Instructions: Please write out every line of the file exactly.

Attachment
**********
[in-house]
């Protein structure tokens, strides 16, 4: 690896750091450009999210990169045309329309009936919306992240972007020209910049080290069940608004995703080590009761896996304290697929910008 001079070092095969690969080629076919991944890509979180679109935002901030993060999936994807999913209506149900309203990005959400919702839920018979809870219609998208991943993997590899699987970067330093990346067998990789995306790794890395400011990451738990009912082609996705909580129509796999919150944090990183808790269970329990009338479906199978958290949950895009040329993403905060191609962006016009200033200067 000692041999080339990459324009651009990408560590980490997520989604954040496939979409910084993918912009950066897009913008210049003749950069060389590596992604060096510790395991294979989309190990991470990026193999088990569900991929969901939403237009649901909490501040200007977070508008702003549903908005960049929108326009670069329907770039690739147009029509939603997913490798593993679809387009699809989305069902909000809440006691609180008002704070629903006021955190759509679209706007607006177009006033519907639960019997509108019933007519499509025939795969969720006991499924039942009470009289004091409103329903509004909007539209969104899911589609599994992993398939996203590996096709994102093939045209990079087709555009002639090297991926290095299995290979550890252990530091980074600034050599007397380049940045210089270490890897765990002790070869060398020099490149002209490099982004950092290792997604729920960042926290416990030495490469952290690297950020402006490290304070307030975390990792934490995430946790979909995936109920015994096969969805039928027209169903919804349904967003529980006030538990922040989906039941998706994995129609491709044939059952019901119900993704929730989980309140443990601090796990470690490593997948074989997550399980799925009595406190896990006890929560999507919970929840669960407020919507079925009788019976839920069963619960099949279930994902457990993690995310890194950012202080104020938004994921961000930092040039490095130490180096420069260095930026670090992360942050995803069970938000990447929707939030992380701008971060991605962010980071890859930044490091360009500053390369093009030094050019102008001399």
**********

[in-house]
């Protein structure tokens, strides 16, 4: 690896750091450009999210990169045309329309009936919306992240972007020209910049080290069940608004995703080590009761896996304290697929910008 001079070092095969690969080629076919991944890509979180679109935002901030993060999936994807999913209506149900309203990005959400919702839920018979809870219609998208991943993997590899699987970067330093990346067998990789995306790794890395400011990451738990009912082609996705909580129509796999919150944090990183808790269970329990009338479906199978958290949950895009040329993403905060191609962006016009200033200067 000692041999080339990459324009651009990408560590980490997520989604954040496939979409910084993918912009950066897009913008210049003749950069060389590596992604060096510790395991294979989309190990991470990026193999088990569900991929969901939403237009649901909490501040200007977070508008702003549903908005960049929108326009670069329907770039690739147009029509939603997913490798593993679809387009699809989305069902909000809440006691609180008002704070629903006021955190759509679209706007607006177009006033519907639960019997509108019933007519499509025939795969969720006991499924039942009470009289004091409103329903509004909007539209969104899911589609599994992993398939996203590996096709994102093939045209990079087709555009002639090297991926290095299995290979550890252990530091980074600034050599007397380049940045210089270490890897765990002790070869060398020099490149002209490099982004950092290792997604729920960042926290416990030495490469952290690297950020402006490290304070307030975390990792934490995430946790979909995936109920015994096969969805039928027209169903919804349904967003529980006030538990922040989906039941998706994995129609491709044939059952019901119900993704929730989980309140443990601090796990470690490593997948074989997550399980799925009595406190896990006890929560999507919970929840669960407020919507079925009788019976839920069963619960099949279930994902457990993690995310890194950012202080104020938004994921961000930092040039490095130490180096420069260095930026670090992360942050995803069970938000990447929707939030992380701008971060991605962010980071890859930044490091360009500053390369093009030094050019102008001399």